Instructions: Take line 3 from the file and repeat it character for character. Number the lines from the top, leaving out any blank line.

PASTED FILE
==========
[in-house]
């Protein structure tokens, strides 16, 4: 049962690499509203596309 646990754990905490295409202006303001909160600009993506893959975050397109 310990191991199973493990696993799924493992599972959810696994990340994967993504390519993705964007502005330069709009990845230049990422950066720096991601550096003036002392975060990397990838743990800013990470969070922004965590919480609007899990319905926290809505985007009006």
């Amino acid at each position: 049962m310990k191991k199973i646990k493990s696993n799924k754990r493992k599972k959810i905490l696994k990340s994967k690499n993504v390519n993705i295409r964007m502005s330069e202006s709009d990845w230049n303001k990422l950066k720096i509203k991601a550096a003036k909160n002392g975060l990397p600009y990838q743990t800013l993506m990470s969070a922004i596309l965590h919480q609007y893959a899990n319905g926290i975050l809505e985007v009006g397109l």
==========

């Amino acid at each position: 049962m310990k191991k199973i646990k493990s696993n799924k754990r493992k599972k959810i905490l696994k990340s994967k690499n993504v390519n993705i295409r964007m502005s330069e202006s709009d990845w230049n303001k990422l950066k720096i509203k991601a550096a003036k909160n002392g975060l990397p600009y990838q743990t800013l993506m990470s969070a922004i596309l965590h919480q609007y893959a899990n319905g926290i975050l809505e985007v009006g397109l």